By the time that we realize this, we’re often exhausted.  We’ve tried so many things.  We have no desire to do much of anything; and that’s good.  We’re finally tired of fixing problems.   Fortunately, it doesn’t take physical energy to let go.  But it takes desire, persistence, and courage.  Then we see the horrible truth.  We meet all the things we thought we fixed because we didn’t fix the cause; we fixed the effects.  That’s a real “Oh FUCK!” moment.  It looks like we’re going backwards before we can go forward; this causes many people to quit letting go before they even get started unless they understand what’s going on.

 

Getting to Freedom

To get to freedom, we have to heighten our awareness of our own mental processing by witnessing our thinking.  We observe what we’re driven to do and constantly ask ourselves why we’re doing it.  We stop living on automatic.  We must get painfully honest with ourselves; and stop looking for others to fix our emotions and problems.  And we must stop fixing the emotions and problems of others.

“Why?” becomes our best friend.  Why am I feeling that I need to do this, be this, or want this?  Why do I think I need this product, practice, or person?  The answer points to the cause; and it won’t feel good.  But you now know that you were doing all that work or spending all that money only to fix a stupid belief that didn’t even feel good.

We have to realize that every time we fix the effect, we give the causal belief more power.   And that’s why we often feel so much emotion when we stop fixing the effects.  We’ve been covering that emotion with products, practices, or practitioners for a long time.  It’s like going cold turkey with an addiction.  Actually, the biggest addiction on this planet is fixing the effects of our beliefs to eliminate our emotional discomfort.  Nearly everyone has that addiction.   We thought we desired the thing that fixes the effect, but all those emotions were just begging us to remove the causal belief.  When we remove the false belief, the false desire disappears as well.  We won’t see that particular problem again.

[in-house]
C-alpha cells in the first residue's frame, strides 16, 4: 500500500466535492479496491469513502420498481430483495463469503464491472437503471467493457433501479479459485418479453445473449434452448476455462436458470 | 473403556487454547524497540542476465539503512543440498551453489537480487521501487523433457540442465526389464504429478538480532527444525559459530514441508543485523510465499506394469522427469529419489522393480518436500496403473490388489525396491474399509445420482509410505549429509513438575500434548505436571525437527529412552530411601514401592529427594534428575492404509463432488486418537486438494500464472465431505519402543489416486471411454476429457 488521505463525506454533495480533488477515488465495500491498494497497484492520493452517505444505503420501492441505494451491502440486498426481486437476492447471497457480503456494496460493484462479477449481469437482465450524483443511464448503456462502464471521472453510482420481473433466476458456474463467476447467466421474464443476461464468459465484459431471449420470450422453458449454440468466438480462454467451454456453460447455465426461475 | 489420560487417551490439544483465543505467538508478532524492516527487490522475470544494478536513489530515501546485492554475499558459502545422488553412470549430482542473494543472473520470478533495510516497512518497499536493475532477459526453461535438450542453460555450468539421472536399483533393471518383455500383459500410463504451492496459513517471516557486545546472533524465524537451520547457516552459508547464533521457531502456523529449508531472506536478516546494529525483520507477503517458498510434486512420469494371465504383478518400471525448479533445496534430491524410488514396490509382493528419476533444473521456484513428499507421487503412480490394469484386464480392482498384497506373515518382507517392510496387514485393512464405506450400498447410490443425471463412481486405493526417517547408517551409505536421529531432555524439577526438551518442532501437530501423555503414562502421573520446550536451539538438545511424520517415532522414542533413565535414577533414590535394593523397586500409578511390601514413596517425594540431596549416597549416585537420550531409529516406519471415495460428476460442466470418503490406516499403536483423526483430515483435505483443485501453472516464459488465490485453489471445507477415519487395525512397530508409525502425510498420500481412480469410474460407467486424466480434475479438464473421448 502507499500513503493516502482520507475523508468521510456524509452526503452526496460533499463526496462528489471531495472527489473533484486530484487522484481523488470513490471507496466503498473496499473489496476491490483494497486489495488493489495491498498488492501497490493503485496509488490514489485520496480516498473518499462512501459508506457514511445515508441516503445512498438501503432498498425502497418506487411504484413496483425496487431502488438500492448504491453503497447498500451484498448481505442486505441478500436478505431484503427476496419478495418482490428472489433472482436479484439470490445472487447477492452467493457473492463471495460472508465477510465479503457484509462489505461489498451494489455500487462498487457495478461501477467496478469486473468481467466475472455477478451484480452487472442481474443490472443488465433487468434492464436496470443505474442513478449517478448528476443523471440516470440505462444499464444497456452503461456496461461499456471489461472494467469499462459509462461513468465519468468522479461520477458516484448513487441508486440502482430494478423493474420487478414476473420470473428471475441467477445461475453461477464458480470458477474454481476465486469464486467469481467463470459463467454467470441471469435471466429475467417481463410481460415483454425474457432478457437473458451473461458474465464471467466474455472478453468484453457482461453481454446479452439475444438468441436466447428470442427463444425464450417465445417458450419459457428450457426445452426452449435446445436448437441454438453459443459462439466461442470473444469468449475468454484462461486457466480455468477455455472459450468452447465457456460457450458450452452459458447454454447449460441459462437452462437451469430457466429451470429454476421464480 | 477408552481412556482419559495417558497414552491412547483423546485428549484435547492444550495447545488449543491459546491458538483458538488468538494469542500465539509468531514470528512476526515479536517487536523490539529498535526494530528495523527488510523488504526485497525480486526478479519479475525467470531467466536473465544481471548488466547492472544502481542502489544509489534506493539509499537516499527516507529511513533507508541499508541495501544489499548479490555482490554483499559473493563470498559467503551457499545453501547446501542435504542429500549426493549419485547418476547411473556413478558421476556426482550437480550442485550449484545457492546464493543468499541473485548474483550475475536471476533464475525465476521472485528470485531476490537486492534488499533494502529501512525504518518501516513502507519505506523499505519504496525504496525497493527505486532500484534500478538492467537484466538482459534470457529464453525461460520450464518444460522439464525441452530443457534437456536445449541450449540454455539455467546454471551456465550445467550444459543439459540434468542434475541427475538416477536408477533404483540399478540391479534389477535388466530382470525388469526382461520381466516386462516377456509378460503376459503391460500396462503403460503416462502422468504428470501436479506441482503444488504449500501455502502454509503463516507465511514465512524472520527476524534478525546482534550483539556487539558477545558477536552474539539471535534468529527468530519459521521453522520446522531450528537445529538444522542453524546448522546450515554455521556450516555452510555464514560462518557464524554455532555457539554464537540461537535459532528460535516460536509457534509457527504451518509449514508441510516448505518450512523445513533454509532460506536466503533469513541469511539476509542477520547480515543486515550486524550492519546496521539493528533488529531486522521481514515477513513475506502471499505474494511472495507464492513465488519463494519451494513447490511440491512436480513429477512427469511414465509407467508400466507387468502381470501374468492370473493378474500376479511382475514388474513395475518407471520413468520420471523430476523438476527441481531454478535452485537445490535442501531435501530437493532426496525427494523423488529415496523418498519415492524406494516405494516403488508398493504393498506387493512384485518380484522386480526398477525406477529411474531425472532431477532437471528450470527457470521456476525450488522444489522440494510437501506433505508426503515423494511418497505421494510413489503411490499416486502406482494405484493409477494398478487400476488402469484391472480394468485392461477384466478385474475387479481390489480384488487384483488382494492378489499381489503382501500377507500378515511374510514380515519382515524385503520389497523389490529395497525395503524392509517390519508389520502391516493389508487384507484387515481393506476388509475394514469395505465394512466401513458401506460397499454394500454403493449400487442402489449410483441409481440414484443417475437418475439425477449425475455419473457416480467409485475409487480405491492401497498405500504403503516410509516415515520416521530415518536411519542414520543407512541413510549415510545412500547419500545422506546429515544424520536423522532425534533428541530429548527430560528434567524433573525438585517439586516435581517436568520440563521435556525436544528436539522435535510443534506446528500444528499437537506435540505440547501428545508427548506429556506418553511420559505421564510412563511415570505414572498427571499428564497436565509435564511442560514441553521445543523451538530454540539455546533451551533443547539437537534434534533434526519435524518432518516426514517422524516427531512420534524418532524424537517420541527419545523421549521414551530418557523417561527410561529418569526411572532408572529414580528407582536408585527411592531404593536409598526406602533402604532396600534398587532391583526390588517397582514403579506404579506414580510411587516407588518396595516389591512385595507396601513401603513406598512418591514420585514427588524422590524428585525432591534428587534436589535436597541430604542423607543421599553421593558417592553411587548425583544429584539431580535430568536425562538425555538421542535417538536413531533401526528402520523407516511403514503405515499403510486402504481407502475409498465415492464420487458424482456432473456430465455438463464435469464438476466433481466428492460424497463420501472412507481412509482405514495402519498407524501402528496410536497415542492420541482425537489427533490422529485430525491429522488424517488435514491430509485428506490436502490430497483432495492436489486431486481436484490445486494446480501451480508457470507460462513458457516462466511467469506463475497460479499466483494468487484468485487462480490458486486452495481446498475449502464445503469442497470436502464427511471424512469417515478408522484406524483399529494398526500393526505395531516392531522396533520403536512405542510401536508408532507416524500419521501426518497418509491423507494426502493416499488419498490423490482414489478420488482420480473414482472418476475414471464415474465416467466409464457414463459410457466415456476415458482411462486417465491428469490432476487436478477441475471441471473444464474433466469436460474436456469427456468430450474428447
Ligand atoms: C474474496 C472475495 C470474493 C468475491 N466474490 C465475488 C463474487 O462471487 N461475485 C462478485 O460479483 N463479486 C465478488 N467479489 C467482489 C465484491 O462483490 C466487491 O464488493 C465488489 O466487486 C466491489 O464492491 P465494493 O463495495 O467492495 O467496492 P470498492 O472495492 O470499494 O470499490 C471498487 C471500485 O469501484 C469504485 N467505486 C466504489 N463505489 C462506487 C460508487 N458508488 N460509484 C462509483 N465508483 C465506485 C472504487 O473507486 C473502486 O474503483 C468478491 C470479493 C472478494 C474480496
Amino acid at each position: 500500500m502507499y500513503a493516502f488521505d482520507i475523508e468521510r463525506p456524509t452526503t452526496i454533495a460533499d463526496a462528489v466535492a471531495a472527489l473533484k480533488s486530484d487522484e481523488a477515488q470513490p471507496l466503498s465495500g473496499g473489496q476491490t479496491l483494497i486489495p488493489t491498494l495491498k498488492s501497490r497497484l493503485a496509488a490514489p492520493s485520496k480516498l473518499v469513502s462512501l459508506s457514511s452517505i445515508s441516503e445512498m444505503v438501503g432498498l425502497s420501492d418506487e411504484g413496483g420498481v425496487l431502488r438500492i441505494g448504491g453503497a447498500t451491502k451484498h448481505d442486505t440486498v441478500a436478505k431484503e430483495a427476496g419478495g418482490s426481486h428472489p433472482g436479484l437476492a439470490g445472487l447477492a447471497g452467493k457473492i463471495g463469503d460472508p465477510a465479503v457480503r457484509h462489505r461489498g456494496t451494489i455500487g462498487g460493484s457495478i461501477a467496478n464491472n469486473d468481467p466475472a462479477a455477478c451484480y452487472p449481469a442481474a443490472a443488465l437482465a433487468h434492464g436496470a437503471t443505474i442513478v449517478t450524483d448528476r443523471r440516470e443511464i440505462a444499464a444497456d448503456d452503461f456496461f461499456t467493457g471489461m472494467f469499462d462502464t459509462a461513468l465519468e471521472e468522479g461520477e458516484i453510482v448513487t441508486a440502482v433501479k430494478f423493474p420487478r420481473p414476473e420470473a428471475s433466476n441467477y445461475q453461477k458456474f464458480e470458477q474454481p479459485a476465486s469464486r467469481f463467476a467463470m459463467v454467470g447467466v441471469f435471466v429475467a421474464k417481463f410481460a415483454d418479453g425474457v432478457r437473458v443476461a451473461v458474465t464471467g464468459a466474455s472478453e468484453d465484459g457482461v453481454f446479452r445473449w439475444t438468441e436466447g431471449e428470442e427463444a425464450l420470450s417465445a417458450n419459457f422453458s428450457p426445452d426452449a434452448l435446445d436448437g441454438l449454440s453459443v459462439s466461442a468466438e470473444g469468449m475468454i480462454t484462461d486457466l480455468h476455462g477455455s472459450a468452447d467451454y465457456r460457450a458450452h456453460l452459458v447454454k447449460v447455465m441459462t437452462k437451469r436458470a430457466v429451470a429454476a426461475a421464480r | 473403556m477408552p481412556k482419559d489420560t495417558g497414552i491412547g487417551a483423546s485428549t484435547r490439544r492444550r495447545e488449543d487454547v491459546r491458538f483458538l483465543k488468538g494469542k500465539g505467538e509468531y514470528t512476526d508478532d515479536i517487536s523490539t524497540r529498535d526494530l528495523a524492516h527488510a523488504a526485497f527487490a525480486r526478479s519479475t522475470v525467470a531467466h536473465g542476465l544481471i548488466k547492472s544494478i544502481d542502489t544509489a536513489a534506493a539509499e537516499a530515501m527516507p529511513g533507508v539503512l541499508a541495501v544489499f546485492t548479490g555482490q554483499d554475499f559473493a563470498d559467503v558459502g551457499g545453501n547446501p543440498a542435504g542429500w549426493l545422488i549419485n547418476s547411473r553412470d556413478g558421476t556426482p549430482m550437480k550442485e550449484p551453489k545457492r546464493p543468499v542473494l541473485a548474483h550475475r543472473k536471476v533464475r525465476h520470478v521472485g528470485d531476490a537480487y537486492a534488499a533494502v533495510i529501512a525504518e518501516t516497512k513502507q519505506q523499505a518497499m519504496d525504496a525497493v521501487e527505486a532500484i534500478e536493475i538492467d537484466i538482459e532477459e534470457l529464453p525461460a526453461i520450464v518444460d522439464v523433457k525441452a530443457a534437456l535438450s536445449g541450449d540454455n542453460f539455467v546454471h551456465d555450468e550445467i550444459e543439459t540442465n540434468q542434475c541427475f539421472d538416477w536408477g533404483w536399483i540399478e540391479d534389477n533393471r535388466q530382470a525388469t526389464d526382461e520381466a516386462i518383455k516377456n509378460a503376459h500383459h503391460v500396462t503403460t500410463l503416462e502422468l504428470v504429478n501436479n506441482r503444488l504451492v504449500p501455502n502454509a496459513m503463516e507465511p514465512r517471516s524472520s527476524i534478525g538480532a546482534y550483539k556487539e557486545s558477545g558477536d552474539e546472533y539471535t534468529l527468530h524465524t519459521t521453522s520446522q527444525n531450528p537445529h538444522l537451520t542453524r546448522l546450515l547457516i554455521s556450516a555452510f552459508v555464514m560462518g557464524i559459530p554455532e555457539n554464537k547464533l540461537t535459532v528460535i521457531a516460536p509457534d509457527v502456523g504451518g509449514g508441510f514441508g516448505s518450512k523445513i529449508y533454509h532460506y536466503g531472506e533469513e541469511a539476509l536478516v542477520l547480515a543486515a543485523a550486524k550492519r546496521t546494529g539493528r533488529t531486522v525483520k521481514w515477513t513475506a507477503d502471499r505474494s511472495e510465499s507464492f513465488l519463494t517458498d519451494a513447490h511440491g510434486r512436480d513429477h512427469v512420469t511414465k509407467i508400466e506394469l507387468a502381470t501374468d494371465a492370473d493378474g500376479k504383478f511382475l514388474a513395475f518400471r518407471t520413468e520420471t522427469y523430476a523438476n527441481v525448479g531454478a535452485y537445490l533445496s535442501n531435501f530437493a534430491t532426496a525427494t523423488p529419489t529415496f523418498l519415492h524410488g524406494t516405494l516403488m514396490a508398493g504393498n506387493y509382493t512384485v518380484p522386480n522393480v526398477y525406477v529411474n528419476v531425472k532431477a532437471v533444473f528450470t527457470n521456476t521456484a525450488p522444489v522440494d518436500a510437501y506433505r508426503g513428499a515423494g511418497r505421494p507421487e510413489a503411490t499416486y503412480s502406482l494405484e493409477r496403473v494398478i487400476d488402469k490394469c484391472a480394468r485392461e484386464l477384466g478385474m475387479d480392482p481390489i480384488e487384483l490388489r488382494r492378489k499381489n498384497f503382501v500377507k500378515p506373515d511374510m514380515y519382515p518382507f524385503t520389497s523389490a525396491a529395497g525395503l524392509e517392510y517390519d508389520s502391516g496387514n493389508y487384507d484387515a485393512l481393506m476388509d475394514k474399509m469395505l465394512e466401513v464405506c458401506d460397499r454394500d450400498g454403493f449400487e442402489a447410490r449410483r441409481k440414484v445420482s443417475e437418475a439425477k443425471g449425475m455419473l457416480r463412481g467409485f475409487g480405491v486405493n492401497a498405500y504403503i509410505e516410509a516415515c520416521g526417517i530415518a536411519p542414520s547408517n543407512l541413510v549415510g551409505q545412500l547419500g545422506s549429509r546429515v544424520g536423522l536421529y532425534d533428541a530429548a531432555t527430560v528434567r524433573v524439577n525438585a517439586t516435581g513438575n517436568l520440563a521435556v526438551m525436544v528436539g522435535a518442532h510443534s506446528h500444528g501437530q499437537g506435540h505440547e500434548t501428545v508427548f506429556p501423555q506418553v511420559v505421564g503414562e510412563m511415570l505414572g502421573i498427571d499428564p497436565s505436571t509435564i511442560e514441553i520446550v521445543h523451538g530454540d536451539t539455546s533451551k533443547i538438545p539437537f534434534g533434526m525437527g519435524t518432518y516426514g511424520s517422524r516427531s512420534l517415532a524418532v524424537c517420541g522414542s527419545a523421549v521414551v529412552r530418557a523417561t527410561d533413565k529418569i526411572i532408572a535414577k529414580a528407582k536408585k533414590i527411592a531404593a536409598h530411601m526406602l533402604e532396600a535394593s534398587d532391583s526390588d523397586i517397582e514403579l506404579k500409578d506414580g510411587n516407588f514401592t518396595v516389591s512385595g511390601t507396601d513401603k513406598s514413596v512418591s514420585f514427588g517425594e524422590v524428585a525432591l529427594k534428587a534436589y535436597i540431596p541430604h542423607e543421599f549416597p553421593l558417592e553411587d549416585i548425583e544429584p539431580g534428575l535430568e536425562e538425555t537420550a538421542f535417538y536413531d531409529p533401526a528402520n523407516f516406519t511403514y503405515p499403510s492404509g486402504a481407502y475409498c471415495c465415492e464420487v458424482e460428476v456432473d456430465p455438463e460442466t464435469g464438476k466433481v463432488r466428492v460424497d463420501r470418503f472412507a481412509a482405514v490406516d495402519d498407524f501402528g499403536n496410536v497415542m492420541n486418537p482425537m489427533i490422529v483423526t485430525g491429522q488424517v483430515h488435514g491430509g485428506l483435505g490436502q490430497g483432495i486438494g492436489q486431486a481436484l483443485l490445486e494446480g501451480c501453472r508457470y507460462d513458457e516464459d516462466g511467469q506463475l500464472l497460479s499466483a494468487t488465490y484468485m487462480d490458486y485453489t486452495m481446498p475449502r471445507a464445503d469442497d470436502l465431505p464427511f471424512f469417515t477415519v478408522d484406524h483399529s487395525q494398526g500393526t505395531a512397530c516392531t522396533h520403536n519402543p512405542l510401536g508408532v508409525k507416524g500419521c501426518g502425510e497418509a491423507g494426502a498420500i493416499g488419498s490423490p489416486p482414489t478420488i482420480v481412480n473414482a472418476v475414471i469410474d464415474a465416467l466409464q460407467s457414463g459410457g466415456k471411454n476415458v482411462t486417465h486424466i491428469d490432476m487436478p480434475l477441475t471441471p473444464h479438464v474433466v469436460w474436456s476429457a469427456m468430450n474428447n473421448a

The Flip Side of Winning Isn’t Losing

Charlie Sheen and Winning

As kids we’re not taught how to deal with success; we’re taught how to deal with failure. If at first you don’t succeed, try, try again. If at first you succeed, then what?               Charlie Sheen

By Cathy Eck

 

What is the Real Flip Side of Winning?

Charlie Sheen had a point even if he did take things to the extreme.  Humans are conditioned to believe that winning is everything and losing is a reason to try, try again or try harder.  We don’t want to be labeled a loser, but we are never a loser unless we lose sight of the real prize.

We often focus our eyes on a shallow or material prize that usually has a very important hidden meaning.  It is that hidden desire or fear that shows us where we need some mental healing.

Maybe we think that winning will cause us to be someone special or deserve greater things in life.  Winning might bring us money so we don’t have to struggle anymore.   Winning might open the door so we can express our talent or gift.  You see it isn’t the win we want, we want what appears to be missing underneath.  The irony is that we aren’t ever missing anything; what we want has simply been covered up by a belief — a belief that someone else gave us and isn’t even true.

It is actually our losses that expose our beliefs most often.  When we understand that, our loses can become even greater wins.

 

What is Rightfully Mine?